because it helps create low- and mid-rpm power, as well as generating a strong vacuum signal to the
carb boosters at low rpm. Carb size on these manifolds can cover a larger cfm range because each
cylinder pulls from only one-half of the total plenum volume.
Intake manifold carb pad for a carter AFB carb Intake manifold casting number located at the rear of an intake manifold
The intake casting number (3799349X) and
casting date (G 27 2) are found at the rear
section of the intake.
Here is a closer look at the carb pad for a
Carter AFB carb. Two heat riser holes are
located in the carb pad, and if you look closely,
you see the rear driver’s side carb mounting
stud is hollow and provided a manifold vacuum
takeoff source for a 327/300hp motor in 1962.
An open plenum manifold has no center divider, and consequently, each cylinder has a much larger
plenum volume from which to draw. These manifolds enable the cylinders to receive more volume at
high rpm, but they lose some of their low-rpm power and response. Open plenum manifolds are more
sensitive to carb cfm size, and they tend to work best within a narrower range of carb cfm sizes.
Extending the port divider walls in an open plenum manifold and bringing them closer to the center of
the plenum seems to add power.
Edelbrock Victor Jr intake manifold Edelbrock Victor Jr intake manifold
The Edelbrock Victor, Jr., aluminum, open plenum intake is one of the most popular performance and
racing intakes for smallblock Chevys. Various models of this air-gap intake are available to suit your
Weiand aluminum intake manifolds Weiand intake manifold with EGR provision
Weiand has many different types of aluminum
intakes for smallblocks. The one on the left fits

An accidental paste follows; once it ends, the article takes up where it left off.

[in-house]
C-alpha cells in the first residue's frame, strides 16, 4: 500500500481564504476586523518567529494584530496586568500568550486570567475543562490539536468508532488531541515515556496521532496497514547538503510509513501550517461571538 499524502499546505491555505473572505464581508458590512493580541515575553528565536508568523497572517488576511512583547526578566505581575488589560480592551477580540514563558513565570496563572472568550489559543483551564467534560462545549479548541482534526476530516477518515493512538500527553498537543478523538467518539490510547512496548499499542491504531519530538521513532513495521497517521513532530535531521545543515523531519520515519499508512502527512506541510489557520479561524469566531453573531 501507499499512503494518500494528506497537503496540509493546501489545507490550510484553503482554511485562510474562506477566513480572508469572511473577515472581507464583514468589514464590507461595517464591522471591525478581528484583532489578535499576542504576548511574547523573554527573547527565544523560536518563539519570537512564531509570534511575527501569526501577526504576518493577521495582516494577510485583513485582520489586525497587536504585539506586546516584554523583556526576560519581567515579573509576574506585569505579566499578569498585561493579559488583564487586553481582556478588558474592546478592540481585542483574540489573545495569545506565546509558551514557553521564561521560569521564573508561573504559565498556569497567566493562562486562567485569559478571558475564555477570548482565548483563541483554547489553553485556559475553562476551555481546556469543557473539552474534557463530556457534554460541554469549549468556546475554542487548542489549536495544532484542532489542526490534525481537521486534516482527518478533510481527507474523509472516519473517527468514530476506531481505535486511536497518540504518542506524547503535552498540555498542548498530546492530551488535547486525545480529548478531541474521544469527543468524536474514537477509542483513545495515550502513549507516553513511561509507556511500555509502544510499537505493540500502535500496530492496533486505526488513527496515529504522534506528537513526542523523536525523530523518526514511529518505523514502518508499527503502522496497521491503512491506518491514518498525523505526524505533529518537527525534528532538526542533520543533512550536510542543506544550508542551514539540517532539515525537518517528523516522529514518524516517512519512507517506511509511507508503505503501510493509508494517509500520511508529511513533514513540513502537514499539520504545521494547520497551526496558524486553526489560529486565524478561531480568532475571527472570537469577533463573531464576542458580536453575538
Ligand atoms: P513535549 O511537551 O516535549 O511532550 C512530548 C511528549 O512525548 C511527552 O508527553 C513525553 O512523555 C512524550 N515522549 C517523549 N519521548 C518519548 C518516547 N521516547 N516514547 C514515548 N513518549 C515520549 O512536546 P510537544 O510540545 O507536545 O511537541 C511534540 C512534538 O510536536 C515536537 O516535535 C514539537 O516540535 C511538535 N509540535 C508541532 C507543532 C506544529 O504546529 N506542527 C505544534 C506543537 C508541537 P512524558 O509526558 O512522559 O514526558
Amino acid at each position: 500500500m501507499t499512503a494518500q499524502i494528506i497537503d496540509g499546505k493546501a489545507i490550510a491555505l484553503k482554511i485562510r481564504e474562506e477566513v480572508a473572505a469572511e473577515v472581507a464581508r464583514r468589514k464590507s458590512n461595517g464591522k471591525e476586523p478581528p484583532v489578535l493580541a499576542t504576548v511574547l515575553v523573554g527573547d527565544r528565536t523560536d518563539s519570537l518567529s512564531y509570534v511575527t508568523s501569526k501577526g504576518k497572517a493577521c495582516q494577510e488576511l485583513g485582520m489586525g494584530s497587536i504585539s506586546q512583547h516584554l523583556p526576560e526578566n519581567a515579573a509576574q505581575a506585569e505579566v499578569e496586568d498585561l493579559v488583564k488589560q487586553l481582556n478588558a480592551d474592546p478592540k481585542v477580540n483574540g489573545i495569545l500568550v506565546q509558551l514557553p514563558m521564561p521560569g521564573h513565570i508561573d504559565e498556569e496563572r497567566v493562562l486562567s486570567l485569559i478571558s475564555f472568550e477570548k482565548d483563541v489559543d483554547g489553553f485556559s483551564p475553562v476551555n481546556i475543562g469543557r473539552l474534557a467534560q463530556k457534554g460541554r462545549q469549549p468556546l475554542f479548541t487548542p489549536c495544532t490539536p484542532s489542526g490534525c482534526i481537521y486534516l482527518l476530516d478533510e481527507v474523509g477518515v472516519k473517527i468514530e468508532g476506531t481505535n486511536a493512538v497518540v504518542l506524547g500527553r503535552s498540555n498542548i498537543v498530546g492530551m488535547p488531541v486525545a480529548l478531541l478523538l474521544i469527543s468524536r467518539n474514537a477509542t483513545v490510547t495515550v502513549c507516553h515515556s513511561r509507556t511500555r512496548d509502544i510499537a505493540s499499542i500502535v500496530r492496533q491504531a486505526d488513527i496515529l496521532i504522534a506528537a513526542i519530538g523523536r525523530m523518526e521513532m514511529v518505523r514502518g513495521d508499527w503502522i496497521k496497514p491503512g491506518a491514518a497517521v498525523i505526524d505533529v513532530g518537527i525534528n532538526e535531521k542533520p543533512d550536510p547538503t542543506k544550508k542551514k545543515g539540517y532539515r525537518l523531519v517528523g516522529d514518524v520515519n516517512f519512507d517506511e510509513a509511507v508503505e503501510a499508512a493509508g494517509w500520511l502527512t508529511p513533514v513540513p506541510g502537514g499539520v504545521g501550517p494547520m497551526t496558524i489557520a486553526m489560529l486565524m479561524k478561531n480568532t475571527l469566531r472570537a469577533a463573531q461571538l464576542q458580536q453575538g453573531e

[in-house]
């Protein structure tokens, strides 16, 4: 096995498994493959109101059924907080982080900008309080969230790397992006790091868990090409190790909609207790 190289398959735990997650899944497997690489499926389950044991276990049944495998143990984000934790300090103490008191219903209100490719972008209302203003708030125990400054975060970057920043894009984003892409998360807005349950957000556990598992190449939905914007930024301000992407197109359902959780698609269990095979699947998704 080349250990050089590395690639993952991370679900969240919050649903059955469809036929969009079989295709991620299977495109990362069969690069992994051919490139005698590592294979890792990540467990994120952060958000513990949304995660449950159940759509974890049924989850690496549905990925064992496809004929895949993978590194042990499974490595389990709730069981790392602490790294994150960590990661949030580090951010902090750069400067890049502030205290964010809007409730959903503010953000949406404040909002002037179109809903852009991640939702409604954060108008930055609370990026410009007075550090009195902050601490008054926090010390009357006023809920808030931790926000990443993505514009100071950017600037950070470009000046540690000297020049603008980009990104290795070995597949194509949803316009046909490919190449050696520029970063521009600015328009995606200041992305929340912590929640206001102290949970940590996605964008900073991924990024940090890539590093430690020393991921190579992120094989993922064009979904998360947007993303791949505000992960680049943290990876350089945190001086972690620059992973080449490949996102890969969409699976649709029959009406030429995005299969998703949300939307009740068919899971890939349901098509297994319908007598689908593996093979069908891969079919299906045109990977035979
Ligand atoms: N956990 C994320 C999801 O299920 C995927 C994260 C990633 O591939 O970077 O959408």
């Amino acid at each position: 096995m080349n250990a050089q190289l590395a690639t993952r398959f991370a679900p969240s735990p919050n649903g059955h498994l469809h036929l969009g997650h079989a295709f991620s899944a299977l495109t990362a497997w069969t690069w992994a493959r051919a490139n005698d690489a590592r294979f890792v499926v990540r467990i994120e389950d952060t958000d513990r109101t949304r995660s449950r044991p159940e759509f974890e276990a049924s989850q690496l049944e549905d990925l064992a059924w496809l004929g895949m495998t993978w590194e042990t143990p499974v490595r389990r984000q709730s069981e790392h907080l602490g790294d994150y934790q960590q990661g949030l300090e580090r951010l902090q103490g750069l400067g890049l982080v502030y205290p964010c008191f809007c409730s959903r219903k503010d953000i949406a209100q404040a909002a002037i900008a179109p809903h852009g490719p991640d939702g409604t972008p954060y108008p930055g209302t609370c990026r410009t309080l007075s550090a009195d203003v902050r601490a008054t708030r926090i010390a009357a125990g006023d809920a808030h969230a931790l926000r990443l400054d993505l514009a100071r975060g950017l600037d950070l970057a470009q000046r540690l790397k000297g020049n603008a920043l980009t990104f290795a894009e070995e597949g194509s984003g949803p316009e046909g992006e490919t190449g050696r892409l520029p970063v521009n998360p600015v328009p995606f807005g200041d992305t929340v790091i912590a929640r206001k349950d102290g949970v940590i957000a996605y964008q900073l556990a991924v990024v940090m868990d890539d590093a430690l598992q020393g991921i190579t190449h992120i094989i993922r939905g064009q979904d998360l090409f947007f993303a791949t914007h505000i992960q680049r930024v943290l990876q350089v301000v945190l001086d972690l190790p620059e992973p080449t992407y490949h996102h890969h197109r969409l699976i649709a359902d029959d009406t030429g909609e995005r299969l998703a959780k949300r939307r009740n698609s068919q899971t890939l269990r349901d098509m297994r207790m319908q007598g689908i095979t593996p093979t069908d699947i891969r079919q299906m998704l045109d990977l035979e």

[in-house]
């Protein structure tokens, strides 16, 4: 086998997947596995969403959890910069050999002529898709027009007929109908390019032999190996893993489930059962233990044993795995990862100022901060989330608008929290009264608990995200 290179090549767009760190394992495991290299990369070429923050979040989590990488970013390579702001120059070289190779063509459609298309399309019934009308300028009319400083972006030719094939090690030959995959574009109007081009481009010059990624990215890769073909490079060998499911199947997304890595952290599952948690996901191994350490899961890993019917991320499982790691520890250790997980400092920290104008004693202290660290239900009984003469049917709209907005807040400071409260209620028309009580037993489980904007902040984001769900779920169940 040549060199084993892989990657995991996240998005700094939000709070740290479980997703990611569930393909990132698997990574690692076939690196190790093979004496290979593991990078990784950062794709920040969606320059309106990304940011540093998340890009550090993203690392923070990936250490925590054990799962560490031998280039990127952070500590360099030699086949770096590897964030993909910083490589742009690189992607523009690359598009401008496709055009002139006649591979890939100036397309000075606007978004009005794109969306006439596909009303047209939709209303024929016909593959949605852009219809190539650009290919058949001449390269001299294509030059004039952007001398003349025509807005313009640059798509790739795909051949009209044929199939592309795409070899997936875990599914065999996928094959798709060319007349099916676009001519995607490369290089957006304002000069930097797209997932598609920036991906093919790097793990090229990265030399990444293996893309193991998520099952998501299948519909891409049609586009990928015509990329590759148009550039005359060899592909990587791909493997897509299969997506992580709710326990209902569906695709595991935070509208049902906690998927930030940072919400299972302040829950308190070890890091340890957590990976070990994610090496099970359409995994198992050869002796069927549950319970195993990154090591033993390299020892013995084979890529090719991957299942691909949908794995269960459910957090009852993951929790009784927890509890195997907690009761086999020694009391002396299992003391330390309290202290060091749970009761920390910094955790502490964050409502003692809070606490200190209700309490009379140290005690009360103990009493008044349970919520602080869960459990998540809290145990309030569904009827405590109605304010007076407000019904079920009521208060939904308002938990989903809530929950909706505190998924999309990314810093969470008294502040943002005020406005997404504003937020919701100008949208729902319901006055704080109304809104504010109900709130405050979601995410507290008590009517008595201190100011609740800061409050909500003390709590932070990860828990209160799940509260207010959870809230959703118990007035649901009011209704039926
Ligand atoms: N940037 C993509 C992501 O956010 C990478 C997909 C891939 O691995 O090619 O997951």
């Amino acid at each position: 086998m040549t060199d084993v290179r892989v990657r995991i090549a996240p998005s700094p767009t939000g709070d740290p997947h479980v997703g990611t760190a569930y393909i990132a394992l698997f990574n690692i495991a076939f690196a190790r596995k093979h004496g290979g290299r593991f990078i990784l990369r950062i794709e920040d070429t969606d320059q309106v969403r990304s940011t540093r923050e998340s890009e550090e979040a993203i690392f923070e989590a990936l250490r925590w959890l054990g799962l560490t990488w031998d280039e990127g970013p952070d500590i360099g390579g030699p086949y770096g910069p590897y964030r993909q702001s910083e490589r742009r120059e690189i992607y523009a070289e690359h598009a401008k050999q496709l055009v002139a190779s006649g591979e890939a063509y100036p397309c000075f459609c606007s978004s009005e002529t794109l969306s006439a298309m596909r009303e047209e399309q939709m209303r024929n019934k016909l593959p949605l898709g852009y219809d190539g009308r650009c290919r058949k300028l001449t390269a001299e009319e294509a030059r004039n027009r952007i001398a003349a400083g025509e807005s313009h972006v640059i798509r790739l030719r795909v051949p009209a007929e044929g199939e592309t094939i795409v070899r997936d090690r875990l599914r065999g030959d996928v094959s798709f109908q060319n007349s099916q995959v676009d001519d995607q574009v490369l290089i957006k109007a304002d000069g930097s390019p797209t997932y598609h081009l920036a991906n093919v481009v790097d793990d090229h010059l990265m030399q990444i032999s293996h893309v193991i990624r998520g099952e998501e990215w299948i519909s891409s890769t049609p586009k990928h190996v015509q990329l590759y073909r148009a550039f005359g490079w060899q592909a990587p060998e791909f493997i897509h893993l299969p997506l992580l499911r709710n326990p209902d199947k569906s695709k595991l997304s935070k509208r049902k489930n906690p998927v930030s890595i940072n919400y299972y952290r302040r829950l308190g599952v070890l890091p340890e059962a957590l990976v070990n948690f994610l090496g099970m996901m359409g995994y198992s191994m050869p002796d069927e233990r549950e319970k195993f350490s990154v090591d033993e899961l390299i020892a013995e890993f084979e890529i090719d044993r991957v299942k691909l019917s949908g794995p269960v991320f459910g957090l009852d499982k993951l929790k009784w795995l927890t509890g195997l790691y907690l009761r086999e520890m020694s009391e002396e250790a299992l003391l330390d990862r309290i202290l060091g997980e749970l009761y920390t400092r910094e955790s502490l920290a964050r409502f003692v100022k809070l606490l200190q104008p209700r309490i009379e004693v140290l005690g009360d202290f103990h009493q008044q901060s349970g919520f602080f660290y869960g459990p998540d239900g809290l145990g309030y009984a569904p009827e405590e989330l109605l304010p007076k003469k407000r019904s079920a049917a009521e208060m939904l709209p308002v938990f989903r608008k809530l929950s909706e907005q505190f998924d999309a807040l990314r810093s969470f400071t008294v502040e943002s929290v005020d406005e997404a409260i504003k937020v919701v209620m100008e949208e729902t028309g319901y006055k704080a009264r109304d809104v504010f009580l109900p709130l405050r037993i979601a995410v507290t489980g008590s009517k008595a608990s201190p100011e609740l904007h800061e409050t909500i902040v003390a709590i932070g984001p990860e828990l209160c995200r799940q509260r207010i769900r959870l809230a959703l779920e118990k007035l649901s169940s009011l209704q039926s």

either square or spreadbore carbs. The
manifold on the right uses only square flange
Make sure the intake you use has the features
you require. The manifold on the left uses an
EGR valve and choke hot air tube. It also mounts
the driver’s side upper A/C bracket. The intake
on the right uses the older style choke spring
pad and has no EGR boss.
Extending the divider walls used to be a hand-fabricated project, but a number of race intakes are
now manufactured with this detail. Brodix offers aluminum, high-rise, open plenum race manifolds with
various features to fit various heads, and standard square flange or Dominator style carbs. Brodix
also offers an intake with a Dittmer-style round plenum/carb opening that uses a Holley Dominator
carb. It can also have a “turtle” installed in the plenum floor, which helps direct fuel to the individual
port runners.

A split plenum manifold allows the use of a carb cfm that is substantially larger than what might be
considered minimum. A split plenum generally keeps engine vacuum higher at low- and mid-rpm
power, and therefore, the carb booster signal and throttle response are crisp at low and middle rpm.
However, as rpm increases, the split plenum manifold’s smaller plenum volume becomes too small to